Ever since Narendra Modi took on the office of the Prime Minster of India in May, he has been on a diplomatic mission, meeting leaders from Japan, the U.S., and China. Having been denied a US visa for 12 years, he finally arrived on September 28th. The ban was rescinded after Obama formally extended an invitation to Modi to make US-India relations a “defining partnership” for the 21st century. Modi gratefully accepted this invitation, hoping his visit would impart “new momentum and energy” to the strategic partnership between the two countries.
US-India relations have had a mixed record. India sided with the Soviet Union during the Cold War while America supported Pakistan. These ties were further weakened when the U.S. government added India’s name to a watch list of countries perceived to be encroaching intellectual rights. In recent days, India has also threatened to derail a WTO deal that aims to reform trading rules until the organization addresses the concern about the government’s stockpiling of food aimed at feeding its poor. Despite a fivefold growth since 2000, trade between the two countries only totals $96bn, falling far short of Washington’s expectations. This can be attributed to frustration caused by “India’s anti-foreign business” policies under Manmohan SIngh.
However, Modi is determined to reverse that trend. Standing true to his vows of economic reform, he has already made it easier for foreign businesses to get permits to make business investments . However, according to the World Bank, India ranks 134th in the list of business-friendly countries. To pacify its critics and allow for fast-paced economic growth, India needs less red tape and better safeguards for investors that are wary of Indian firms breaching drug patents. They also need to curb retroactive taxation and loosen the rein on labor laws.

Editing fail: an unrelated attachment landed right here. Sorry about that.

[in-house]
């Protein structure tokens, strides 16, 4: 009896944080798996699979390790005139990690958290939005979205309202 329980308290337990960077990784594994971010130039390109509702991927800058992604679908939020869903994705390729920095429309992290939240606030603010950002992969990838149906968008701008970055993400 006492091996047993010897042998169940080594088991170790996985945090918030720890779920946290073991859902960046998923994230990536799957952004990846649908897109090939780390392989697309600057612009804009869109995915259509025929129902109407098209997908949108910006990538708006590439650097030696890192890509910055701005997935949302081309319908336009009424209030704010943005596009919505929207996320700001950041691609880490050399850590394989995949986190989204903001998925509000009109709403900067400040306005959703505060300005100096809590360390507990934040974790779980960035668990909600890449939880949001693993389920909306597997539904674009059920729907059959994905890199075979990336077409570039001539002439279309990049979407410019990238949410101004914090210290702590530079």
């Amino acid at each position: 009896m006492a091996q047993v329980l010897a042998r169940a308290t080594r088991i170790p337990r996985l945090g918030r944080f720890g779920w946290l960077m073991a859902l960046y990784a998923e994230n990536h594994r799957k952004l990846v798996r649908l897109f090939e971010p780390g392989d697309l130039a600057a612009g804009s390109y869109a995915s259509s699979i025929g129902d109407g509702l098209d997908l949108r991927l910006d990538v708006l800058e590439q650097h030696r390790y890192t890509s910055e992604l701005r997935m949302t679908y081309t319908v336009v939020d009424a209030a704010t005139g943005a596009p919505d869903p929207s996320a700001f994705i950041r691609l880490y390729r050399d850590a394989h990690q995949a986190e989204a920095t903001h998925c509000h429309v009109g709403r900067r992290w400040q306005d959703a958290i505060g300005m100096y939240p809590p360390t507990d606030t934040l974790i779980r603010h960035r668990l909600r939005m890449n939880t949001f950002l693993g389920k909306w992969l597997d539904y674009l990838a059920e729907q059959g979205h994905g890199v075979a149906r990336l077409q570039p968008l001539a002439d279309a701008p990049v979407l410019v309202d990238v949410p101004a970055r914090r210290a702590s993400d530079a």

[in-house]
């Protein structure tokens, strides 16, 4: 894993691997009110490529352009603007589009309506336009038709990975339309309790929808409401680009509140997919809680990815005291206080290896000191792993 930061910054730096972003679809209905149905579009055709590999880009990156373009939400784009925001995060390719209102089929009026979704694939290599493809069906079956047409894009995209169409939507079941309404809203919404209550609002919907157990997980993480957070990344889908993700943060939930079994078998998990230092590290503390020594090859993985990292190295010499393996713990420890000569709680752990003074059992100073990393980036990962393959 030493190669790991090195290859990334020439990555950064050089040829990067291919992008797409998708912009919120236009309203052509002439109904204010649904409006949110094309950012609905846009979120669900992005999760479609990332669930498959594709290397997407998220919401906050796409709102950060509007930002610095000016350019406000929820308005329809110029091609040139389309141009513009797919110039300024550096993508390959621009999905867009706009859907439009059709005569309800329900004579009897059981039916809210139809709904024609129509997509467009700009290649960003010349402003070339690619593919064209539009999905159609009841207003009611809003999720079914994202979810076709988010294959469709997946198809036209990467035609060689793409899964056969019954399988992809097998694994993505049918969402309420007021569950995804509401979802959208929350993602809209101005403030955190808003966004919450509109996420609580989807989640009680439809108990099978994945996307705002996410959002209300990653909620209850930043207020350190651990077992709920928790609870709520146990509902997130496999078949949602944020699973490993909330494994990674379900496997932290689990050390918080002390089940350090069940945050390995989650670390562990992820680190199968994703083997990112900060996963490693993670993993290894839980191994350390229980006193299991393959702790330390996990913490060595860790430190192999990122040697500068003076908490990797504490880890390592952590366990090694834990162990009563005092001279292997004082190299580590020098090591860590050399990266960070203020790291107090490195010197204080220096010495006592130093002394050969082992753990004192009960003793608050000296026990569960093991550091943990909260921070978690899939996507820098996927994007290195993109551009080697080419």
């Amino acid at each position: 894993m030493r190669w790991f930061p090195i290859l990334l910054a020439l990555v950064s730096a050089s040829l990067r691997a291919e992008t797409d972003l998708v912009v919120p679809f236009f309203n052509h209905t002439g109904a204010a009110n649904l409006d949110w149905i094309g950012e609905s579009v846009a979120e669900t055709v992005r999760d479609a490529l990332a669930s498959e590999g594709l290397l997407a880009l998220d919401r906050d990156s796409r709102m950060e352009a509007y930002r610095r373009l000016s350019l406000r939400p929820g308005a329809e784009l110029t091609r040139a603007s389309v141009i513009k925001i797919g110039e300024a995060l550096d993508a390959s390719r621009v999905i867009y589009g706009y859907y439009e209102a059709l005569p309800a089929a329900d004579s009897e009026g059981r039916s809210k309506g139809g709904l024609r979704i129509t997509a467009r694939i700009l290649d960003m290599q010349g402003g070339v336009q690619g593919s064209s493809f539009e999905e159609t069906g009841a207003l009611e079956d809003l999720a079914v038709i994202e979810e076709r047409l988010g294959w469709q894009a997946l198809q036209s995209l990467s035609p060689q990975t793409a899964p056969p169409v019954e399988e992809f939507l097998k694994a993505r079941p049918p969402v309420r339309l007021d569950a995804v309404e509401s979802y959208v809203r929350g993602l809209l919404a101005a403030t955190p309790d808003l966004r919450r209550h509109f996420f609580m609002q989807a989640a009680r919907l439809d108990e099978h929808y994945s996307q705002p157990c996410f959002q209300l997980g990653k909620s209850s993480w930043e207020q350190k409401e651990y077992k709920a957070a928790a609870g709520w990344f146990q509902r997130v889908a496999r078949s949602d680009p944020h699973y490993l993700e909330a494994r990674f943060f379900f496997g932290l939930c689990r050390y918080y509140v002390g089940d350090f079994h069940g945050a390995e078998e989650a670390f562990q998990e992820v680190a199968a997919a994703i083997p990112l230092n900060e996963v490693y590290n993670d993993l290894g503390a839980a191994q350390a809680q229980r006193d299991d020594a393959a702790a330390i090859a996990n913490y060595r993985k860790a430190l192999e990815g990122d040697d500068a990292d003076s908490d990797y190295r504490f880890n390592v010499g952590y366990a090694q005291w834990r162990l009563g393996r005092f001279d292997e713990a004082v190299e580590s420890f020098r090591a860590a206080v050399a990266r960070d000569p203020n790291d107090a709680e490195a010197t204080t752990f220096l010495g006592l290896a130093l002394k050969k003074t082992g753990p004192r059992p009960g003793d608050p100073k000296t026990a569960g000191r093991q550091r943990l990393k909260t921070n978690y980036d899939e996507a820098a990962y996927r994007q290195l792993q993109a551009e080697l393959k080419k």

From his recent talks with the United States, it is clear that Modi is probing all resources to boost India’s economic growth. He met with the Council on Foreign Relations (CFR), a think tank, to seek solutions for effectively cutting domestic red tape. He also delivered a rock-star style speech at Madison Square Garden to mobilize American-Indians to “join hands to serve our mother India.”
India’s “success as a powerful democracy would help to transform the greater South Asian region while serving as an objective constraint on growing Chinese power,” said Ashley Tellis, a former U.S. India policy official, commenting on United States’ recently developed interest in India’s economic growth. Clearly, in addition to economic benefits for themselves, the U.S. is looking for an Asian ally in their economic war against China.
However, Washington might be in for a shock, as Modi is not completely on board with the “rebalancing Asia” policy just yet. Earlier this month, he managed to secure a $20bn deal with China and $33.6bn deal with Japan to improve infrastructure, create jobs, and make investments in the country. He has also joined hands with the other BRICS countries – Brazil, Russia, China and South Africa – to create a $100bn development bank in Shanghai. Even during Xi Jinping’s recent visit to India, he systematically downplayed the border-dispute to focus on strengthening the ties for economic development and investment.
Modi is carefully calculating each of his moves; he wants nothing to obstruct his “India First” vision. He is seeking to bolster ties between all countries that India’s former leaders have ignored in order to get the wheels of the domestic economy turning. Now, the question is whether all these efforts can deliver the results he has been promising India’s youth, and whether he can fully mobilize India’s potential. But for now, he appears to be the savior India severely needs.